Once you’ve decided on a cloud solution, the next step is to plan just how it should be implemented. Thanks to the analysis and design services we provide during the consulting phase, you’ll know exactly what your business needs. What remains now is to turn these requirements into reality.
The ultimate goal is to implement your cloud as seamlessly as possible. As this often necessitates a (hybrid) migration architecture, we’ll design a roadmap to synchronise cloud migration with your business cycles—the ultimate plan for your transition to the cloud.
Your cloud-implementation project is managed according to the PRINCE2 framework. In addition to providing proactive risk and change management, this ensures your project is consistently monitored all the way through to the pilot phase, then finally handed over for operation.
When introducing cloud computing within your business, it’s also important to market the solution within your own company. This goes hand-in-hand with training users and raising awareness
UK Head of Software & Cloud Services
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Over the years, informal IT teams and networks can spring up unchecked within your company. This is known as shadow IT. They’re often the result of employees or departments growing tired of waiting around for your official IT department to act—and therefore looking for solutions outside the network. Shadow IT can include additional testing or development environments, as well as Software-as-a-Service (SaaS). When migrating to the cloud, it’s important to identify any shadow IT and include it in the process.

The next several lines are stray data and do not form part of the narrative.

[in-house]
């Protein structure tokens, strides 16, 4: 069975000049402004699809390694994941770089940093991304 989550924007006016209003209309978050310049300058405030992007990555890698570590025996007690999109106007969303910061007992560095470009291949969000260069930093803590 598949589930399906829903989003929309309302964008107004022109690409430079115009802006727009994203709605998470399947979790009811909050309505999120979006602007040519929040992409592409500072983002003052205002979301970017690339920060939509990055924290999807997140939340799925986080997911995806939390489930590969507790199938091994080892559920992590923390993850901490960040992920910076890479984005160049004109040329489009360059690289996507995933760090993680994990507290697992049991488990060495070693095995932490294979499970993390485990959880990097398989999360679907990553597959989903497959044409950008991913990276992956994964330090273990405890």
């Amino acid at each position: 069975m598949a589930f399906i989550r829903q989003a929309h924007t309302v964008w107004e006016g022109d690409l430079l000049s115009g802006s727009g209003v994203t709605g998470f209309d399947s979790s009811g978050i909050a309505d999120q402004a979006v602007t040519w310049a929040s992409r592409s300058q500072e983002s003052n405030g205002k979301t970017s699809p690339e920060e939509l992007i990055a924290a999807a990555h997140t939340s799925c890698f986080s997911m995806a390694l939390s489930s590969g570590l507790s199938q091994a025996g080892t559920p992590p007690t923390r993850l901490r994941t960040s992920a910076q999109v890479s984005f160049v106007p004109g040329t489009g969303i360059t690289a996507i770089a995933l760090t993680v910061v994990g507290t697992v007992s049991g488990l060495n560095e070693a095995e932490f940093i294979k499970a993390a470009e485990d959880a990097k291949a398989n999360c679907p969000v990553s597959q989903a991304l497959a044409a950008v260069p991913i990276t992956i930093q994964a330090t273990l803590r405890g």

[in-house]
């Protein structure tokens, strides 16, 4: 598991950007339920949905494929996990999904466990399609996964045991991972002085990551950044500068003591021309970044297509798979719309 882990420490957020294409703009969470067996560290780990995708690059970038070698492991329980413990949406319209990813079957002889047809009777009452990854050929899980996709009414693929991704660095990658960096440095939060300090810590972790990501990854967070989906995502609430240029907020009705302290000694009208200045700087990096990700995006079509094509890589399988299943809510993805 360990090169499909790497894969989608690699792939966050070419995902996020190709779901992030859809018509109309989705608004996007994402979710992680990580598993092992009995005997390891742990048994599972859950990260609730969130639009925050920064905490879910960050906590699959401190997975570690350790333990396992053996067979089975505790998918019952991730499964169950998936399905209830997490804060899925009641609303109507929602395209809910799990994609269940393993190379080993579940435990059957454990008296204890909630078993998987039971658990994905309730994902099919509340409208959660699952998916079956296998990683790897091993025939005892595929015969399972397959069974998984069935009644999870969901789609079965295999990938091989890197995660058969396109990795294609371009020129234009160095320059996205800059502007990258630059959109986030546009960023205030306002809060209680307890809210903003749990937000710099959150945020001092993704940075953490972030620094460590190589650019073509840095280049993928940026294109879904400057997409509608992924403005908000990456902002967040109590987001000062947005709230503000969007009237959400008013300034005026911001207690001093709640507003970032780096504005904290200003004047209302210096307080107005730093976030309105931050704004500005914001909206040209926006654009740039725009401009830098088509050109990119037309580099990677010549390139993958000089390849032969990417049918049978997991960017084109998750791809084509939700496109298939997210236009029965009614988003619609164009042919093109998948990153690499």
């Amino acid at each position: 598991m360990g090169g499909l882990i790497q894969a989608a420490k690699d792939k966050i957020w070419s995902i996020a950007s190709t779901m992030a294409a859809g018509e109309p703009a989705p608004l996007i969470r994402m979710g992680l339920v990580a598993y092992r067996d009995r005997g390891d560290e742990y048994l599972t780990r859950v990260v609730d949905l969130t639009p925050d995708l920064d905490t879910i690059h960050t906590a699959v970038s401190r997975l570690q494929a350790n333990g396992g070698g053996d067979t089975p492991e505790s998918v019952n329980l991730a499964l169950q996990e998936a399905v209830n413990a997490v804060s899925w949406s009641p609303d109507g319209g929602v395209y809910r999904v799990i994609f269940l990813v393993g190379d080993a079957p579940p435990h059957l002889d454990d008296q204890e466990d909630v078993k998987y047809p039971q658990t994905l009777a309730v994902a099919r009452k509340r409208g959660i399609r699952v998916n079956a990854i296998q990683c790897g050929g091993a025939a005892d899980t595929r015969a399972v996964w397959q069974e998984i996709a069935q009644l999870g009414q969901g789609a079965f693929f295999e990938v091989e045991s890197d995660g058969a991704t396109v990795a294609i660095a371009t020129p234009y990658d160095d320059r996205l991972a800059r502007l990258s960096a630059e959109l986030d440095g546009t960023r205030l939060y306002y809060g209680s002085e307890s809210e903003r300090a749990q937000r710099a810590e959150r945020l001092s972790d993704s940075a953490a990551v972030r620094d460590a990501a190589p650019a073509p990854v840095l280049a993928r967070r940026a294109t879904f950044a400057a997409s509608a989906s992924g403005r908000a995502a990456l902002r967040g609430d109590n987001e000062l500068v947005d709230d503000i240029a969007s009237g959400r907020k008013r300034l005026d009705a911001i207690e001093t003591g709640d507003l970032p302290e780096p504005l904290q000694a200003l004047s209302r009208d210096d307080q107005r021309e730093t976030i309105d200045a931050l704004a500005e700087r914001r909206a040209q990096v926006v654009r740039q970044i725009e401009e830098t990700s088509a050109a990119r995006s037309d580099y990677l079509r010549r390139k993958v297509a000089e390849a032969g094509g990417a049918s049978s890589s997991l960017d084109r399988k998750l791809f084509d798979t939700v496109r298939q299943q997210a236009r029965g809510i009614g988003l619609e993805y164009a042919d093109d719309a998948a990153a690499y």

Before cloud implementation can even begin, all questions must be answered and all business goals defined. Only then is it time to take the first step.
When everything functions properly, it’s time to train your employees. It may be necessary to provide additional on-demand support during this period. And as you begin using your cloud infrastructure, it’s essential to monitor it to ensure that your business processes continue functioning smoothly in the long term, under various workloads.
Once data has been implemented, the infrastructure must be tested and optimised to ensure everything works as intended.
As part of the cloud-implementation process, data is migrated to your new IT infrastructure. But what about older data? Should it be migrated as well, or would archiving it suffice?